Deciphering how LIP2 and POX2 promoters can optimally regulate recombinant protein production in the yeast Yarrowia lipolytica

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Abstract

Background: In recent years, the non-conventional model yeast species Yarrowia lipolytica has received much attention because it is a useful cell factory for producing recombinant proteins. In this species, expression vectors involving LIP2 and POX2 promoters have been developed and used successfully for protein production at yields similar to or even higher than those of other cell factories, such as Pichia pastoris. However, production processes involving these promoters can be difficult to manage, especially if carried out at large scales in fed-batch bioreactors, because they require hydrophobic inducers, such as oleic acid or methyl oleate. Thus, the challenge has become to reduce loads of hydrophobic substrates while simultaneously promoting recombinant protein production. One possible solution is to replace a portion of the inducer with a co-substrate that can serve as an alternative energy source. However, implementing such an approach would require detailed knowledge of how carbon sources impact promoter regulation, which is surprisingly still lacking for the LIP2 and POX2 promoters. This study's aim was thus to better characterize promoter regulation and cell metabolism in Y. lipolytica cultures grown in media supplemented with different carbon sources. Results: pPOX2 induction could be detected when glucose or glycerol was used as sole carbon source, which meant these carbon source could not prevent promoter induction. In addition, when a mixture of glucose and oleic acid was used in complex medium, pPOX2 induction level was lower that that of pLIP2. In contrast, pLIP2 induction was absent when glucose was present in the culture medium, which meant that cell growth could occur without any recombinant gene expression. When a 40/60 mixture of glucose and oleic acid (w/w) was used, a tenfold increase in promoter induction, as compared to when an oleic-acid-only medium was observed. It was also clear that individual cells were adapting metabolically to use both glucose and oleic acid. Indeed, no distinct subpopulations that specialized on glucose versus oleic acid were observed; such an outcome would have led to producer and non-producer phenotypes. In medium containing both glucose and oleic acid, cells tended to directly metabolize oleic acid instead of storing it in lipid bodies. Conclusions: This study found that pLIP2 is a promoter of choice as compared to pPOX2 to drive gene expression for recombinant protein production by Y. lipolytica used as cell factory.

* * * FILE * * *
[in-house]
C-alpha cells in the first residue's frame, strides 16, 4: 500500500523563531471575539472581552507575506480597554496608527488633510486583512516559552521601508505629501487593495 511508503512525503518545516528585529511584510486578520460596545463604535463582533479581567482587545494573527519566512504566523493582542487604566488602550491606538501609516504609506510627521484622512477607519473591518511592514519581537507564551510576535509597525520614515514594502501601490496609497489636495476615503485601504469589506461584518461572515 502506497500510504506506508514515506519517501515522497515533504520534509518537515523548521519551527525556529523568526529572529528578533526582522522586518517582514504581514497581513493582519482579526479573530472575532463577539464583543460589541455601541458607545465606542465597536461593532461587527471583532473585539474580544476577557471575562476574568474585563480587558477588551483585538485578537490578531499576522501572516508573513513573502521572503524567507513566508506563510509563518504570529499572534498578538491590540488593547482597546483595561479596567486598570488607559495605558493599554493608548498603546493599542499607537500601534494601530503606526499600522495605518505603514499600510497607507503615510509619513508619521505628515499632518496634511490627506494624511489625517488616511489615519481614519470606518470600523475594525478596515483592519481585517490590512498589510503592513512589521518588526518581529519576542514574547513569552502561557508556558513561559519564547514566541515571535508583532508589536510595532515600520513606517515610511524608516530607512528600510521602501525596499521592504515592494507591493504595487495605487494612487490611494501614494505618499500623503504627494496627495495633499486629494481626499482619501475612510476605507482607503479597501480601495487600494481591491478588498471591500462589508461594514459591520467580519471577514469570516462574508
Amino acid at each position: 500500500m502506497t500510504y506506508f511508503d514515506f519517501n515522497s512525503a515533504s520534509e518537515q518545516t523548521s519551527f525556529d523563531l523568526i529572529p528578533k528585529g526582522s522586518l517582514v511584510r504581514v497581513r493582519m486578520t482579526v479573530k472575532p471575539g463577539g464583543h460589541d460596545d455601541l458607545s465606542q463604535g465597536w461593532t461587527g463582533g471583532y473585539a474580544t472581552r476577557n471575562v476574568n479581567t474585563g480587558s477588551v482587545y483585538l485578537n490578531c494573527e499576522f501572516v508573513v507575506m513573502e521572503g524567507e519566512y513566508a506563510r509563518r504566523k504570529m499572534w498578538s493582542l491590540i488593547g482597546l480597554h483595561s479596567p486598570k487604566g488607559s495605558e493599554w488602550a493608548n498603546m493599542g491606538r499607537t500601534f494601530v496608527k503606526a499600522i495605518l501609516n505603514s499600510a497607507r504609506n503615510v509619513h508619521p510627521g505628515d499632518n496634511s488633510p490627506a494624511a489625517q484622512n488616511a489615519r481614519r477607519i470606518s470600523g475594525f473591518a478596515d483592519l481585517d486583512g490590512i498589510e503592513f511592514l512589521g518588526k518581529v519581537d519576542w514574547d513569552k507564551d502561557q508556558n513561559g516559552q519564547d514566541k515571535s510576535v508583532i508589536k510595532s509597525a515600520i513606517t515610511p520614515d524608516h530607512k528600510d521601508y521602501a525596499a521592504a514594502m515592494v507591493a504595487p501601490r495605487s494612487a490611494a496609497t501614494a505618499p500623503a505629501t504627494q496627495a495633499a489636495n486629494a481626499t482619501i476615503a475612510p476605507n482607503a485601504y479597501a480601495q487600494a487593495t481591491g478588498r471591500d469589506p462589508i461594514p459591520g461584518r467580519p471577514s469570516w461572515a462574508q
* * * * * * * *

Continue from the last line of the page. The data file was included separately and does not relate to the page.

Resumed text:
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Sassi, H., Delvigne, F., Kar, T., Nicaud, J. M., Coq, A. M. C. L., Steels, S., & Fickers, P. (2016). Deciphering how LIP2 and POX2 promoters can optimally regulate recombinant protein production in the yeast Yarrowia lipolytica. Microbial Cell Factories, 15(1). https://doi.org/10.1186/s12934-016-0558-8

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